So by Peter Gabriel

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So by Peter Gabriel
So by Peter Gabriel

Album Released: 1986

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Cole Reviews  6th Apr 2017
Although Gabriel goes for a more 'mainstream' sound, he still comes up with some excellent material on So, apart that is from the sappy "Don't Give Up", and a rather pointless little bit at the end called "We Do What We're Told".


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1.Red Rain5:38
2.Sledgehammer5:16
3.Don't Give Up6:32
4.That Voice Again4:53
5.In Your Eyes5:29
6.Mercy Street6:20
7.Big Time4:29
8.We Do What We're Told (Milgram's 37)3:21

Reviews

This is the kind of album that critics love, the kind of album that fans love. And just as much, it's the kind of album I hate. Ok, I don't hate the album per se, but I hate what it stands for.

You see how Gabriel's previous album dabbled with 'World Music', how it was all experimental and cold, right? Well here, he went the opposite way - he commercialised World Music - but I don't think just to make a lot of money. I'm firmly of the opinion that Gabriel just wanted to be 'relevant' in some way, so he found a brand new area to explore ... World Music.

My gripe is that I hate the commercial representation of 'World Music'. It's stupid, because it simply packs all those exotic rhythms from Africa and whereabouts into nice packages, so that artists can feed it into their music-making machines and create 'different' music. Peter Gabriel isn't trying to explore Africa and Latin America in search of new sounds ... no, he just creates a lot of lazy songs over funky electronic rhythms so that critics can rave about how exotic and genius it sounds. Coming from Brazil, this is really a punch in my face. The album is of course brilliantly produced by Daniel Lanois (no less), but I hardly care about that.

So no, I don't like most of these songs. I believe many people love the album because they're so catchy and uplifting and all, and maybe I'm just being overly critical, but most of these songs aren't catchy to me at all. I guess though I can make an exception for the first big hit from the album, "Sledgehammer", a catchy single that everyone will label as 'intelligent' because of the funky brass and woodwind sounds. And yes, it's infectious in a way, but the other big hit, "Big Time", just passes me by completely. Sure, the lyrics are clever and funny on first listen, but what else is there other than a fast 'dancey' rhythm, unmelodic vocals, and a dumb predictable chorus? Nothing really.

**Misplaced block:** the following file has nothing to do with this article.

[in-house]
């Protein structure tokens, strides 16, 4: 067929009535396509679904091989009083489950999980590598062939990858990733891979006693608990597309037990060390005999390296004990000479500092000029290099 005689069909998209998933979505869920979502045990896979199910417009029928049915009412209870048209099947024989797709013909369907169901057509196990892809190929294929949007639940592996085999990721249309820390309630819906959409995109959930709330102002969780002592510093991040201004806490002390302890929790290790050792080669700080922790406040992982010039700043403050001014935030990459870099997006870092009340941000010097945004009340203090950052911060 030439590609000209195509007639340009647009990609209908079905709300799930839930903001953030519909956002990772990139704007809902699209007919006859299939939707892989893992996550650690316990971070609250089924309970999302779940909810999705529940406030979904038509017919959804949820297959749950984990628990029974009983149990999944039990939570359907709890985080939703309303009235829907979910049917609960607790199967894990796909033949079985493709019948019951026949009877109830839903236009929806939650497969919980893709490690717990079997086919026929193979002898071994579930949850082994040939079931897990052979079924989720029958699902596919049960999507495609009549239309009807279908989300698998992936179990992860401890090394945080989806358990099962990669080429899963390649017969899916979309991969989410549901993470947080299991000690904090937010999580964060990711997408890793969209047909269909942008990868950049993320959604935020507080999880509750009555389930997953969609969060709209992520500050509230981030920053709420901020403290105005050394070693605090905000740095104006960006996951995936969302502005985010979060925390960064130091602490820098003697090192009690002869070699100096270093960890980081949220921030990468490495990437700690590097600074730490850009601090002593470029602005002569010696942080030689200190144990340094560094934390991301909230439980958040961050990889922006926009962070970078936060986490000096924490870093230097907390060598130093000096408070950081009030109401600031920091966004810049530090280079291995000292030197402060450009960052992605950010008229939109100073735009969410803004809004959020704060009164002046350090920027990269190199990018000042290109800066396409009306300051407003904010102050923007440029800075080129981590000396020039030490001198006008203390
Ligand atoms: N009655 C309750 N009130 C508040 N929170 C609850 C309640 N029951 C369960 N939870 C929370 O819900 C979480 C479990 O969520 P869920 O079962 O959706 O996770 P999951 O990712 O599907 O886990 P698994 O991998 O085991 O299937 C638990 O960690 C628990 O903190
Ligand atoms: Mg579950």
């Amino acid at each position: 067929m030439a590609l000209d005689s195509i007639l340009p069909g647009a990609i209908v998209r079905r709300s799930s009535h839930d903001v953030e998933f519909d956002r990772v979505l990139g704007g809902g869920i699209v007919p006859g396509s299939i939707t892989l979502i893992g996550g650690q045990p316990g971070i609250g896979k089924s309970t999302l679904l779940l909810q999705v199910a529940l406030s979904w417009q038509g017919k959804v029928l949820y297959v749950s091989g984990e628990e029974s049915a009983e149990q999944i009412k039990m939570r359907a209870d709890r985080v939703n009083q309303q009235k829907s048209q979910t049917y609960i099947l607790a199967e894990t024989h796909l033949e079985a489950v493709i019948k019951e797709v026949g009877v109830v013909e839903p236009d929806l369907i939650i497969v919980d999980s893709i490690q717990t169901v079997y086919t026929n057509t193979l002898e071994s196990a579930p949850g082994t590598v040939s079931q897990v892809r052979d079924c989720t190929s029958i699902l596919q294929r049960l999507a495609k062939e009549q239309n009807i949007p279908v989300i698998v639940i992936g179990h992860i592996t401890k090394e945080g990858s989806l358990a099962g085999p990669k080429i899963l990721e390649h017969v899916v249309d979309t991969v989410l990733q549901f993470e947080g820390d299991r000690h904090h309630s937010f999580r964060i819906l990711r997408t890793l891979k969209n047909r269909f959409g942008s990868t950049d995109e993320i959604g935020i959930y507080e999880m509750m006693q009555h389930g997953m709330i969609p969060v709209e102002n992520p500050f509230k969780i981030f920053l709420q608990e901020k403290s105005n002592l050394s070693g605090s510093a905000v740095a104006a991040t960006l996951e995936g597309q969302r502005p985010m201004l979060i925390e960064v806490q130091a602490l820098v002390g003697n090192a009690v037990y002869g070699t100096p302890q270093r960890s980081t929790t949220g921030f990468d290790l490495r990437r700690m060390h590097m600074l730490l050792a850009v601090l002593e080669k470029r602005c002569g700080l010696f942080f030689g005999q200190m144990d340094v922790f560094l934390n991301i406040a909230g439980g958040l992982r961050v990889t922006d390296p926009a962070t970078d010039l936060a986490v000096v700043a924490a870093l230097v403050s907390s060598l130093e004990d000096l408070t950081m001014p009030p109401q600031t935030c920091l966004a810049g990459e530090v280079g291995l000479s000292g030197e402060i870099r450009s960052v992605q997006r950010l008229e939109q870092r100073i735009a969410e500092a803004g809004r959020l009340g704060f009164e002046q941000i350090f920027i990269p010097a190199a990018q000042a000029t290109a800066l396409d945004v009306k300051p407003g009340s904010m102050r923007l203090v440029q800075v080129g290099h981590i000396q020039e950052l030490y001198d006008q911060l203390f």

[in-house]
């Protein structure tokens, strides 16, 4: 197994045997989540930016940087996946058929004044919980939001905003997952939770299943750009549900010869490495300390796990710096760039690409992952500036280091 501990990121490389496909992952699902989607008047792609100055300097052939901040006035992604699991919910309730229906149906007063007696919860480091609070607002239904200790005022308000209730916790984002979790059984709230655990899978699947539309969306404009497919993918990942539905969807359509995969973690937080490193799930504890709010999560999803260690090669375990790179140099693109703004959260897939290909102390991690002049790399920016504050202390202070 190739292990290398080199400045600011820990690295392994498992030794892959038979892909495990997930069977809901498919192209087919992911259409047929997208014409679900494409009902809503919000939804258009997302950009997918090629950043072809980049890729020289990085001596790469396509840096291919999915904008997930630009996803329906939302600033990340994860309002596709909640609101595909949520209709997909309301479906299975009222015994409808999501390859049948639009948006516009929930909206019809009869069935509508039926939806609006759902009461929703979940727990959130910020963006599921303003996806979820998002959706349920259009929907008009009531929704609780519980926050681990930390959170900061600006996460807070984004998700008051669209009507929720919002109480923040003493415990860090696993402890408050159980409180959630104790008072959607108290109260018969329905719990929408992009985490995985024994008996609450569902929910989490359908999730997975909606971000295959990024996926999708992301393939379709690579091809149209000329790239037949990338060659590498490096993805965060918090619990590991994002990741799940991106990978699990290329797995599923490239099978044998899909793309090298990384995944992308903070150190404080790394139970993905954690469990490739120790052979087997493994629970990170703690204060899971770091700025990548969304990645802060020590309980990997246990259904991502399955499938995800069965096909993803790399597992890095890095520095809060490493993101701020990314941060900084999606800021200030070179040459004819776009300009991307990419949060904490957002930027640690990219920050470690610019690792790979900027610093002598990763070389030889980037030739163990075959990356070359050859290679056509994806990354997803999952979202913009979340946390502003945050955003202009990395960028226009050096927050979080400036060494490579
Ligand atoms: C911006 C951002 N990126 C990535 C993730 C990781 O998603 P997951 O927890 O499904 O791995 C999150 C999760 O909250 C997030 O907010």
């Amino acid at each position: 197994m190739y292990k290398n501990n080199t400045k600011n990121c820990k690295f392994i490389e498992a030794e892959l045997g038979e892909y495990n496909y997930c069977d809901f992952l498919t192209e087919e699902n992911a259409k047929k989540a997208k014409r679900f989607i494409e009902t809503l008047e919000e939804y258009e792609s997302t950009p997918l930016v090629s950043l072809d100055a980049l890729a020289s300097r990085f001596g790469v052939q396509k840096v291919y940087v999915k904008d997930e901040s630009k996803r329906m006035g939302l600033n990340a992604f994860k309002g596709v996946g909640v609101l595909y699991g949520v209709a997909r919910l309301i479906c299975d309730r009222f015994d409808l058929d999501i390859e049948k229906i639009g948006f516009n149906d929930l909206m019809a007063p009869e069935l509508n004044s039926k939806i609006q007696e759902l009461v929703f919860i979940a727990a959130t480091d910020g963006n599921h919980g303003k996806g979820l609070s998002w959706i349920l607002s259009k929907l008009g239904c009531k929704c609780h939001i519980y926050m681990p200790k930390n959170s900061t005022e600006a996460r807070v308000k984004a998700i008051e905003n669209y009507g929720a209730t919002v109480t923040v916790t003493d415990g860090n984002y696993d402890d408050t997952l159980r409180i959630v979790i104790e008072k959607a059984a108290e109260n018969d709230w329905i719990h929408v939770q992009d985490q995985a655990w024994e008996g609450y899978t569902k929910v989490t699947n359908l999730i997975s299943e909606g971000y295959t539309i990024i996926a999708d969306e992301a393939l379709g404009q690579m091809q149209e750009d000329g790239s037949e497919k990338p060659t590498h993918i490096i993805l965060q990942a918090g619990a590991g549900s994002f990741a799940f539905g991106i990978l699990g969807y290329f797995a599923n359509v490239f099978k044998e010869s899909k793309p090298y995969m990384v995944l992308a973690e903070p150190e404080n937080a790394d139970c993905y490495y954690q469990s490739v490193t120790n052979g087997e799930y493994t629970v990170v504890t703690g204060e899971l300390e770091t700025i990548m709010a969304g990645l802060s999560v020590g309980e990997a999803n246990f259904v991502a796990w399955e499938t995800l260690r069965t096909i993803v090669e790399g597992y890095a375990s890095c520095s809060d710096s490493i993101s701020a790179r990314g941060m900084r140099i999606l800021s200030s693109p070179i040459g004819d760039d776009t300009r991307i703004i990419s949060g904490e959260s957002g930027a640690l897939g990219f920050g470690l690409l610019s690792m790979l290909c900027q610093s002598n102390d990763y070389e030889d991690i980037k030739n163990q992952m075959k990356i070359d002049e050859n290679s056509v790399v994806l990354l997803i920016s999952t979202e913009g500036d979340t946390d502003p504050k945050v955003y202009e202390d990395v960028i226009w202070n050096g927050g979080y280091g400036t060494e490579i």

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by Reviewer: Fernando Canto (blogging at Sir Mustapha's Album Reviews [Defunct])


After slogging for years as underground cult heroes, the disparate threads of Genesis had become major commercial forces by the mid-1980's - the Phil Collins-led version of the group, Collins' solo career, and Mike Rutherford's side-project Mike and The Mechanics all enjoyed a high public profile, often with music that was banal compared to what Genesis created during their prime.

Peter Gabriel followed his former bandmates to success with 1986's So, his most popular and commercially-oriented album. Signs of his new direction include an actual album title, extravagant music videos ("Sledgehammer"), and a smouldering portrait shot on the front sleeve.

Less superficially, these songs are simpler and more direct than before. While purists may've been unimpressed by material like the straightahead love song "In Your Eyes", or the faux-Motown groove of "Sledgehammer", the new direction as a whole isn't a problem, and those two songs demonstrate Gabriel's ability to write effective pop songs, even if the record is somewhat incoherent, with a marked contrast between the uptempo singles and moodier album tracks.